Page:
In or Out? Forming Identity without Excluding Others

Growing up as a nationally-ranked tennis player, I was taught that “in” and “out” was rarely a judgement call. In tennis, the saying goes that a ball landing 99.9% outside of the line is 100% in. (Sure, there were plenty of “accidents” when players called the shot, but the rules were always clear). In everyday life, however, we are constantly making judgement calls — whether conscious or unconscious — about who is in and who is out.

Increasingly, the United States is becoming separated along clear lines. In the aftermath of an impeachment trial, the nation is progressively polarized. One side sees their opponents as bigots and liars, while the other views their adversaries as ignorant and spineless. In much the same way, other lines are being drawn that distinguish friends from enemies — boundaries between religions, nationalities, and values that help us understand who we are.

On the one hand, who’s to say that this line-drawing is entirely a bad process? How are we supposed to know ourselves without knowing the other? Without other people, other beliefs, other cultures, we would lack any true sense of self, purpose, or morality.

“Unlike a drop of water which loses its identity when it joins the ocean,” Indian social reformer B.R. Ambedkar said, “man does not lose his being in the society in which he lives.” Said differently, we develop our identities through comparison and through our relationships to the rest of the world. The key premise is: I am me by knowing you, and you are you by knowing me.

But while there is nothing wrong with forming self-identity, the shortcoming of this relationship is that, far too often, we make damaging assumptions about the “other.”

One such danger is to make hasty generalizations about people based on unrepresentative information. (Check out Purdue’s list of logical fallacies). On a macro-level, a common mistake is to assume that one person can stand as an example for an entire group — that one person’s actions or ideas represent all people with similar characteristics. An obvious example of this assumption is the “terrorist” stereotype that surrounded Arabs and Muslims after 9/11 (even despite the fact that there have been more far-right extremist and white supremicist terror attacks since 9/11).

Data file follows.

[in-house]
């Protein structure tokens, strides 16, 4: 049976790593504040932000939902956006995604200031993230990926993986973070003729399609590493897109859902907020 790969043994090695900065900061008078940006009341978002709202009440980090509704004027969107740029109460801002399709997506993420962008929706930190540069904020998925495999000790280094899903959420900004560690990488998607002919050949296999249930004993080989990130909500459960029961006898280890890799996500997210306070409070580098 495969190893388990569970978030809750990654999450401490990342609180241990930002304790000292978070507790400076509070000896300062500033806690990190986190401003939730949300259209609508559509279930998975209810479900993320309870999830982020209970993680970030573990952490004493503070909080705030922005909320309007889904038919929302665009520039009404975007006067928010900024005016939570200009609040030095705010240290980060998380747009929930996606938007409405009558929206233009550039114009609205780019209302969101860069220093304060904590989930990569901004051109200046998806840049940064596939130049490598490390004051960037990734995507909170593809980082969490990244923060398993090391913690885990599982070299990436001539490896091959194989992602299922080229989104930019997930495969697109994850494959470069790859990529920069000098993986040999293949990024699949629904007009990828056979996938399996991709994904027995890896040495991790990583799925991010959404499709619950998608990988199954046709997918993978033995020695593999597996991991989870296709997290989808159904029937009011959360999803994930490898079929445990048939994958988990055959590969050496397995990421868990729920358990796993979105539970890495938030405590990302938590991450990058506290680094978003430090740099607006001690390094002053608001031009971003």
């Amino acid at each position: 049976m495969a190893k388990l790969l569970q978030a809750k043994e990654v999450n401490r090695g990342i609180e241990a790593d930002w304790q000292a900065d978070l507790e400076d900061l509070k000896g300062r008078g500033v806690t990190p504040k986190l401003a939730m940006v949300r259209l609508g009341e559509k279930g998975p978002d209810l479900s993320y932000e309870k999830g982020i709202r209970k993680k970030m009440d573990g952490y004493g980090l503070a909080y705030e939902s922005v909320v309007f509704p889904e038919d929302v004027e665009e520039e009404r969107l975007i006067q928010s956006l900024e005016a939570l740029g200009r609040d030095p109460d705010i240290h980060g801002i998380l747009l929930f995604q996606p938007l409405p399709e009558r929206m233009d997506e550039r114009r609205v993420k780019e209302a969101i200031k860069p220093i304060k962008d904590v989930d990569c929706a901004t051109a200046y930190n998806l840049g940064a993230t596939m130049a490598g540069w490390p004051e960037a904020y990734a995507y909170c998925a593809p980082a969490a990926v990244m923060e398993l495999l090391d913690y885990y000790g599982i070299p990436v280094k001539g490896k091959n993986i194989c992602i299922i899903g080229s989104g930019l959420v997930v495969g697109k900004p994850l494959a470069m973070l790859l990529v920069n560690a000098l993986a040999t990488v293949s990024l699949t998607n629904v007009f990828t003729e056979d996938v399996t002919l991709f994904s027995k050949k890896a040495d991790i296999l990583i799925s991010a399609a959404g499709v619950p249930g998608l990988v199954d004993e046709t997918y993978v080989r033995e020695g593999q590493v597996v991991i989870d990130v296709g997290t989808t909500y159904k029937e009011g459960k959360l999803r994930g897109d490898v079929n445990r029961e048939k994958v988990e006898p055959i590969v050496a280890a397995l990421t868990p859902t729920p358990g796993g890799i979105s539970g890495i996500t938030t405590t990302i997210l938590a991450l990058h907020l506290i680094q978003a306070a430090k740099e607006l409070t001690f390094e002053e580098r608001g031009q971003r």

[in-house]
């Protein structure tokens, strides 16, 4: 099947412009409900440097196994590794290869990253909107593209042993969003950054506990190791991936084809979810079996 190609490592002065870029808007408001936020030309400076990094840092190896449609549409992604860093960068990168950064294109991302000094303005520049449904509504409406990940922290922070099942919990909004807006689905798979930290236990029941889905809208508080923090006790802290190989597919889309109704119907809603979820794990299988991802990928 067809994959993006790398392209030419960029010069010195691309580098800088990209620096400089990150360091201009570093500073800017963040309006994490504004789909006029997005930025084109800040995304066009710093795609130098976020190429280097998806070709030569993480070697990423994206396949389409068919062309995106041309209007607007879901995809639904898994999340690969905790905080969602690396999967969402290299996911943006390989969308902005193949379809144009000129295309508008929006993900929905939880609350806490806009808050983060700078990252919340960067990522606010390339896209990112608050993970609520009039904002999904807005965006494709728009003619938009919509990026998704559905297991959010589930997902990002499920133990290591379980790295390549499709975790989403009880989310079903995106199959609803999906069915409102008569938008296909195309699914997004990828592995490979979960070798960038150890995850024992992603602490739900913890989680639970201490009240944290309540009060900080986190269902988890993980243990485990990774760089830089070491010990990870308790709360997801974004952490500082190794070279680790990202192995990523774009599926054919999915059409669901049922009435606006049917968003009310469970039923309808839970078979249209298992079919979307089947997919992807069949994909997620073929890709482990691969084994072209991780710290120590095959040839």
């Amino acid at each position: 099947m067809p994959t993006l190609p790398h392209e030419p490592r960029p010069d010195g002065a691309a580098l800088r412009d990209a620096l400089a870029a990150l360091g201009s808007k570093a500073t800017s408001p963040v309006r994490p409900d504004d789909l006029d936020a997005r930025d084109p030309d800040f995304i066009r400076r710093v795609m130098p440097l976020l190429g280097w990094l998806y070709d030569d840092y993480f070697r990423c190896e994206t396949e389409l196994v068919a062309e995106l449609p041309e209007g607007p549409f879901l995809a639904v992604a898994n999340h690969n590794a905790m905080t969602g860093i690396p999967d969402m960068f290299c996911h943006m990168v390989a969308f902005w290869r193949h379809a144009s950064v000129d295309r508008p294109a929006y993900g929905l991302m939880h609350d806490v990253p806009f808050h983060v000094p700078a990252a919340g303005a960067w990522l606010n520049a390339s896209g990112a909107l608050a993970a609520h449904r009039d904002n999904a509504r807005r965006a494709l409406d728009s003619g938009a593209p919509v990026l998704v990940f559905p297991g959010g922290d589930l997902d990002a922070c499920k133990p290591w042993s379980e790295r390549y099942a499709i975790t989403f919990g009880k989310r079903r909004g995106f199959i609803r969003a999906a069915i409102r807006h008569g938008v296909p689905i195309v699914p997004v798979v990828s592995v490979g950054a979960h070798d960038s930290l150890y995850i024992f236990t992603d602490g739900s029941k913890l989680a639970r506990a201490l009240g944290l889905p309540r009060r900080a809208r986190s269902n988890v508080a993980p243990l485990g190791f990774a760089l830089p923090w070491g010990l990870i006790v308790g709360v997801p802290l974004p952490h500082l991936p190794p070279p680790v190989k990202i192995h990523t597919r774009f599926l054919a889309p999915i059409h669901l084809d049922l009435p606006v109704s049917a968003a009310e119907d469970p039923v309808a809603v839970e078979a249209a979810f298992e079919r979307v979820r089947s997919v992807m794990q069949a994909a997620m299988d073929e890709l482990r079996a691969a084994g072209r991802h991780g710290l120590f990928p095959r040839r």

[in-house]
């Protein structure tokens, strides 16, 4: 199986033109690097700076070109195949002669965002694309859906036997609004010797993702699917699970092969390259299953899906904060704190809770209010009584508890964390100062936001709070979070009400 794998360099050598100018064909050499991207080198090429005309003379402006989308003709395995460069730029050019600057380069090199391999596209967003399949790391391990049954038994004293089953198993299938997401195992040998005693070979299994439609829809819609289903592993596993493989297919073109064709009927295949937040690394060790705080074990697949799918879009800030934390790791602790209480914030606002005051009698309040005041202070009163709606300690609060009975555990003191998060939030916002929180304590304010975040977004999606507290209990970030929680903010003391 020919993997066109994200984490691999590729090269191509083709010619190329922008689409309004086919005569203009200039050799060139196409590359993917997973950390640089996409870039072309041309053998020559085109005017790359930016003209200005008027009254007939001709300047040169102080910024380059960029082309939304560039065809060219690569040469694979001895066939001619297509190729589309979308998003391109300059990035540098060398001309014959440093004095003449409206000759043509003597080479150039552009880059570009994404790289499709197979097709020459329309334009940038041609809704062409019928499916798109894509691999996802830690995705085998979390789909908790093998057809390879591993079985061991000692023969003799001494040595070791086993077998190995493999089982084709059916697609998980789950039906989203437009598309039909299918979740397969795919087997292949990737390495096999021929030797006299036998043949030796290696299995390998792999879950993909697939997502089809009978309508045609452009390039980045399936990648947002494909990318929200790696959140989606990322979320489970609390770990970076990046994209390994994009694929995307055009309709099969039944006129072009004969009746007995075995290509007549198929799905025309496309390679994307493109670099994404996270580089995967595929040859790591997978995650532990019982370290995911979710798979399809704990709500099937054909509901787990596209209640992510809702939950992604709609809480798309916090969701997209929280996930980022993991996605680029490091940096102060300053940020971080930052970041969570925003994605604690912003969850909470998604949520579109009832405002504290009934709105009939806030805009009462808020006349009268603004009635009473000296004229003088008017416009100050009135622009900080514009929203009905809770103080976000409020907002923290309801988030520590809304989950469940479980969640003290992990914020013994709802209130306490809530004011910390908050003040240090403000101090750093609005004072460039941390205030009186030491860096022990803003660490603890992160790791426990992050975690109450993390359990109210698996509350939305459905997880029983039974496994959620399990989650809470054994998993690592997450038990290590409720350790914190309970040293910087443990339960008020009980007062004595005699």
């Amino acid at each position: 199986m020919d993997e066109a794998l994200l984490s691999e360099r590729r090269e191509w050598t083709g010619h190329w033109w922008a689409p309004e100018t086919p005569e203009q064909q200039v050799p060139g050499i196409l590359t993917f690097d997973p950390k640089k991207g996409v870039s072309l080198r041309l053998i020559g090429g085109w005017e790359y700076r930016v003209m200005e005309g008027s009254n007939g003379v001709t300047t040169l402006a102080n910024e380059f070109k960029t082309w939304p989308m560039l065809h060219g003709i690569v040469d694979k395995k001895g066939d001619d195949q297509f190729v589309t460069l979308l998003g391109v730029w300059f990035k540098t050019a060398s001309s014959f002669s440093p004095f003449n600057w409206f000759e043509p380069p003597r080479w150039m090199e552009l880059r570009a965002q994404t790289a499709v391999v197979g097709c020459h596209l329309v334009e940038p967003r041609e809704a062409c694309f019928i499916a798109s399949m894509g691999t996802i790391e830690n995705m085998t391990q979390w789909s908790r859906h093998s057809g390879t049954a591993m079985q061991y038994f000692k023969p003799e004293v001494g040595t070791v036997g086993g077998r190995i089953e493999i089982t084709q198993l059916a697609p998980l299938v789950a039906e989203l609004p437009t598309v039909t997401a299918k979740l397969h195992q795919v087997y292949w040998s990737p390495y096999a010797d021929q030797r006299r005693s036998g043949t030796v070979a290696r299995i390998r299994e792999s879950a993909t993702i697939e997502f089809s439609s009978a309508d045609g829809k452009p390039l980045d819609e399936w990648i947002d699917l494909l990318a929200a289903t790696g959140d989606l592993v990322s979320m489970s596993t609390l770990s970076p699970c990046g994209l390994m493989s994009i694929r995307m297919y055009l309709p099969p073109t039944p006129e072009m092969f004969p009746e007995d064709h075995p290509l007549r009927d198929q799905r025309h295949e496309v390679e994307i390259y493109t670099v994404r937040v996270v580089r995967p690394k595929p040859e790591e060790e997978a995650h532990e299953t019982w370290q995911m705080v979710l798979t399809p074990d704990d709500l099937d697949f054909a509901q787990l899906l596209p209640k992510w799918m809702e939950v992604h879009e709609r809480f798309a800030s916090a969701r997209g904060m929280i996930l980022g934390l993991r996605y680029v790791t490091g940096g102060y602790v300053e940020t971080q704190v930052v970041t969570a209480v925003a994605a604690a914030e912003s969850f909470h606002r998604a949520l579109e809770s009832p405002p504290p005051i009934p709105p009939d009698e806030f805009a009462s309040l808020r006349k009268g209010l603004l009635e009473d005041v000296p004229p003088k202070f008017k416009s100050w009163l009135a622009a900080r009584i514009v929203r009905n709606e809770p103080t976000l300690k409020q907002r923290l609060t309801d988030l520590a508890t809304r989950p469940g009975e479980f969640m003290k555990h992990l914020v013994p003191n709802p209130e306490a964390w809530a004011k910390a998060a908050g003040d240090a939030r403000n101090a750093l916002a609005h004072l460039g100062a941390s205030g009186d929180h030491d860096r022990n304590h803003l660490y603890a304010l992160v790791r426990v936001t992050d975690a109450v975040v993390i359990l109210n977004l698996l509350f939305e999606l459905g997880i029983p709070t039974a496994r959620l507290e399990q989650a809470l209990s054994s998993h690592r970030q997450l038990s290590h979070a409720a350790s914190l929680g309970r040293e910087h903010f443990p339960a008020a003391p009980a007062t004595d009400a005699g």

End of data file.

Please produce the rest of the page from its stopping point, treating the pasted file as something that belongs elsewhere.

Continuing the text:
And inversely, on a micro-level, we sometimes assume that entire groups can represent individual people — that we can know someone’s ideology by knowing what political party they voted for; that we can understand a person’s religious beliefs by knowing where they go to worship; that we can understand someone’s background by knowing where they were born.

These assumptions are harmful because they reduce people to only what’s visible — a devaluation from an immeasurable human soul to a sum total of beliefs or actions. At the most fundamental stage, these assumptions are harmful because they imply that we can truly know the other at all. As Emmanuel Levinas, an existentialist philosopher, wrote: “If one could possess, grab, and know the other, then it would not be the other.”

In other words, the most crucial step in understanding others is realizing the limit to which we can understand them. This is, generally, to recuse oneself from the process of judgement and admit that people are more complicated and more valuable than we understand. It’s to admit we’ll never know why people act the way they do — and that we might not be any different if we had lived their life.

Once we change our perceptions of others — from just nationalities and beliefs to complex realities — we can begin the process of empathy and start treating people as humans.

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